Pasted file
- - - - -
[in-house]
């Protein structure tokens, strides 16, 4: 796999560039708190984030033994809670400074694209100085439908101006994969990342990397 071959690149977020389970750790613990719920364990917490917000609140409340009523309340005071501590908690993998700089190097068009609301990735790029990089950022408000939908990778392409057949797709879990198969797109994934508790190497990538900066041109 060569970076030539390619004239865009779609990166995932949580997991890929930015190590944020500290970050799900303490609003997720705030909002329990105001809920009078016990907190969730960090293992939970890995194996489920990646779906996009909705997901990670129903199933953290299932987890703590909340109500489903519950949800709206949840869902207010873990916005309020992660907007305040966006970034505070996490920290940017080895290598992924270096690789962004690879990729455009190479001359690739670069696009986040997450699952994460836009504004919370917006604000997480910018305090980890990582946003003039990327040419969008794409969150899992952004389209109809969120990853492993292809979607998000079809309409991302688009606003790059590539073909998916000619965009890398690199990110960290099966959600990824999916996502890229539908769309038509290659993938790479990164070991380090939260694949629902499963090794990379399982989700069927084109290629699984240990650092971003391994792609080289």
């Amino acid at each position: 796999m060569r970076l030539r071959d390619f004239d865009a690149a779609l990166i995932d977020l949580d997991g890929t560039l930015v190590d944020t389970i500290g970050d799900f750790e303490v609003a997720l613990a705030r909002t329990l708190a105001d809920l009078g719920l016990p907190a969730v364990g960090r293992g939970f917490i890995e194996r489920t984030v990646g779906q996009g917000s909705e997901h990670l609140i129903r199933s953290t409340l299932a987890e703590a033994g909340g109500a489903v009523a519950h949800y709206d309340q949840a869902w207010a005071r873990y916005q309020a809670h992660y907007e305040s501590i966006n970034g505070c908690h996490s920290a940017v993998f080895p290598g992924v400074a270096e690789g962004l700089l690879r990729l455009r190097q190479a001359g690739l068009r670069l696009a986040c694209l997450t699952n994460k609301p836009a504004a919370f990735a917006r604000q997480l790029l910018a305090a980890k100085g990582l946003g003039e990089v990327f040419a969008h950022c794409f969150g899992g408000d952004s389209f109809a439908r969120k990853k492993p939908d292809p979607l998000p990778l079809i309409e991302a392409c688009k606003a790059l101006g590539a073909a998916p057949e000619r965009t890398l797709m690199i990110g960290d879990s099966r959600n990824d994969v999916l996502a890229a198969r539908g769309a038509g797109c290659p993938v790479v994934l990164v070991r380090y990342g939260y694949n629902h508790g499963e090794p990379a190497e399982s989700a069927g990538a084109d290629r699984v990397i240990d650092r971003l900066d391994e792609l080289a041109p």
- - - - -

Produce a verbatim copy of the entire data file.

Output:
[in-house]
């Protein structure tokens, strides 16, 4: 796999560039708190984030033994809670400074694209100085439908101006994969990342990397 071959690149977020389970750790613990719920364990917490917000609140409340009523309340005071501590908690993998700089190097068009609301990735790029990089950022408000939908990778392409057949797709879990198969797109994934508790190497990538900066041109 060569970076030539390619004239865009779609990166995932949580997991890929930015190590944020500290970050799900303490609003997720705030909002329990105001809920009078016990907190969730960090293992939970890995194996489920990646779906996009909705997901990670129903199933953290299932987890703590909340109500489903519950949800709206949840869902207010873990916005309020992660907007305040966006970034505070996490920290940017080895290598992924270096690789962004690879990729455009190479001359690739670069696009986040997450699952994460836009504004919370917006604000997480910018305090980890990582946003003039990327040419969008794409969150899992952004389209109809969120990853492993292809979607998000079809309409991302688009606003790059590539073909998916000619965009890398690199990110960290099966959600990824999916996502890229539908769309038509290659993938790479990164070991380090939260694949629902499963090794990379399982989700069927084109290629699984240990650092971003391994792609080289």
């Amino acid at each position: 796999m060569r970076l030539r071959d390619f004239d865009a690149a779609l990166i995932d977020l949580d997991g890929t560039l930015v190590d944020t389970i500290g970050d799900f750790e303490v609003a997720l613990a705030r909002t329990l708190a105001d809920l009078g719920l016990p907190a969730v364990g960090r293992g939970f917490i890995e194996r489920t984030v990646g779906q996009g917000s909705e997901h990670l609140i129903r199933s953290t409340l299932a987890e703590a033994g909340g109500a489903v009523a519950h949800y709206d309340q949840a869902w207010a005071r873990y916005q309020a809670h992660y907007e305040s501590i966006n970034g505070c908690h996490s920290a940017v993998f080895p290598g992924v400074a270096e690789g962004l700089l690879r990729l455009r190097q190479a001359g690739l068009r670069l696009a986040c694209l997450t699952n994460k609301p836009a504004a919370f990735a917006r604000q997480l790029l910018a305090a980890k100085g990582l946003g003039e990089v990327f040419a969008h950022c794409f969150g899992g408000d952004s389209f109809a439908r969120k990853k492993p939908d292809p979607l998000p990778l079809i309409e991302a392409c688009k606003a790059l101006g590539a073909a998916p057949e000619r965009t890398l797709m690199i990110g960290d879990s099966r959600n990824d994969v999916l996502a890229a198969r539908g769309a038509g797109c290659p993938v790479v994934l990164v070991r380090y990342g939260y694949n629902h508790g499963e090794p990379a190497e399982s989700a069927g990538a084109d290629r699984v990397i240990d650092r971003l900066d391994e792609l080289a041109p």